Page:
Kalashnikov firm struggles, but ready buyers in US
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ANDREW E. KRAMER
The nickname of this town, home of the factory that makes Kalashnikov rifles, is the "Armoury of Russia." Over the years, it has armed a good number of other countries, too, as the lathes and presses of the Izhevsk Machine Works clanged around the clock to forge AK-47s and similar guns for insurgents and armies around the world. But these days, many of Izhevsk's weapons are headed elsewhere: the US.
Despite the gun's violent history — or perhaps because of it US hunters and gun enthusiasts are snapping up tens of thousands of Kalashnikov rifles and shotguns. Demand is so brisk that the factory has shifted its focus from military to civilian manufacture over the last two years. US sales of the civilian versions, sold under the brand name Saiga, rose by 50 per cent last year, according to officials at the factory, known as Izhmash.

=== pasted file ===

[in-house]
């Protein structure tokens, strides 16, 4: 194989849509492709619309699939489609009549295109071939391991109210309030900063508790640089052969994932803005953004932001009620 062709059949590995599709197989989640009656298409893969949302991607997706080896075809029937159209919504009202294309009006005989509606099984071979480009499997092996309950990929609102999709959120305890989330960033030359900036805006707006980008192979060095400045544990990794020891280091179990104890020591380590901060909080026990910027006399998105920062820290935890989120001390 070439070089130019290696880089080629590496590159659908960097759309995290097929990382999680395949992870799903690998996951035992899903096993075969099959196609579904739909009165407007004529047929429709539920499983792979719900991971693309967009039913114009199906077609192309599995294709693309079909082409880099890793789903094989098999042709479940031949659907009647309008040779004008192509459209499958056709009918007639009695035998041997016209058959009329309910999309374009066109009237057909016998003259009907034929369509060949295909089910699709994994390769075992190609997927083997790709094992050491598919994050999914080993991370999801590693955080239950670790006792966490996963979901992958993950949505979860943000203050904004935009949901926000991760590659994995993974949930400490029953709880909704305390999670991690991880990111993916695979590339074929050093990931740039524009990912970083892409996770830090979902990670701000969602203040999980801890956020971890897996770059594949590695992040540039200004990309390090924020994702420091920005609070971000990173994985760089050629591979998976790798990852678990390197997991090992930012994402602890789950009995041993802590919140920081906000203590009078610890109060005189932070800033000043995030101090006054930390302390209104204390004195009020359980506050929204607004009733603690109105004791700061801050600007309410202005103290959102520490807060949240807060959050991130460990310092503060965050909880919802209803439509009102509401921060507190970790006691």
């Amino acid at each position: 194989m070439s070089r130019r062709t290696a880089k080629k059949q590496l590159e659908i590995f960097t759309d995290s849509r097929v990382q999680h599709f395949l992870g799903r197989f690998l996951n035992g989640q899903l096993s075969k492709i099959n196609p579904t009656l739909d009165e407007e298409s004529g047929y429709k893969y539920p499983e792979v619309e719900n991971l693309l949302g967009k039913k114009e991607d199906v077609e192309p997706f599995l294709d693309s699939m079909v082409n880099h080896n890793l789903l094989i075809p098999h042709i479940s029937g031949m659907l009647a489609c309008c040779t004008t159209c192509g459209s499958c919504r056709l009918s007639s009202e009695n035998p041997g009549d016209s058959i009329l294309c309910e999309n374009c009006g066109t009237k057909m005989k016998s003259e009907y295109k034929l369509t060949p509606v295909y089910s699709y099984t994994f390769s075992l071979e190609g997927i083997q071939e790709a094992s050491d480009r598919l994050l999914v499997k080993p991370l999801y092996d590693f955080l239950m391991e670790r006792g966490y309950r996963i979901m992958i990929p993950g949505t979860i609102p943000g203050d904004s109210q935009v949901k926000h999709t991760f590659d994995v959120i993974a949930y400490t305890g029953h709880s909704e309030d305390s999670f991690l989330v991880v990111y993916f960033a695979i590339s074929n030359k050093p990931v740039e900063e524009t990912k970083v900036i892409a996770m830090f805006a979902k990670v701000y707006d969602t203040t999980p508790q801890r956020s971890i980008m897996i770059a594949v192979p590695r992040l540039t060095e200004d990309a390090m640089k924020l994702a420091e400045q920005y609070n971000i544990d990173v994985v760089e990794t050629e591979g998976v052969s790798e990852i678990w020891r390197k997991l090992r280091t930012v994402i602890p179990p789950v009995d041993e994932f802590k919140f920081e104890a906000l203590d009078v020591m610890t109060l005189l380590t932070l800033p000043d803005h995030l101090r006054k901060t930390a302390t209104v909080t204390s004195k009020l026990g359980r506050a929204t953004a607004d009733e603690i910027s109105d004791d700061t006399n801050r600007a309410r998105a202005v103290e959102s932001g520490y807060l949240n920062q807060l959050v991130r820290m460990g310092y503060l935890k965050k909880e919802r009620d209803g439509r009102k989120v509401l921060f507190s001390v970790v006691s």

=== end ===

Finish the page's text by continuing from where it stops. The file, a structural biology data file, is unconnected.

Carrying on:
Over all, the US is the world's biggest market for civilian guns. Russian arms accounted for a tiny portion of the $4.3 billion US gun market last year, but Saiga sales rose far faster than overall growth rate of 14 per cent in 2011. "I bought a Saiga because it was made in Russia, right beside its big brothers, the AKs," Josh Laura, an American, said.
Selling rifles to Americans and other civilians is fundamental to the efforts to save Izhmash, which has made Kalashnikovs since soon after their invention in 1947 but is now struggling. Demand for new military guns in the Kalashnikov family has evaporated. Simple, durable and relatively cheap to manufacture, about 100 million have been produced over the decades, or about one for every 70 people on earth. Inventories are overflowing, used AK weapons have flooded the market, and cheap Chinese knockoffs are stealing customers.
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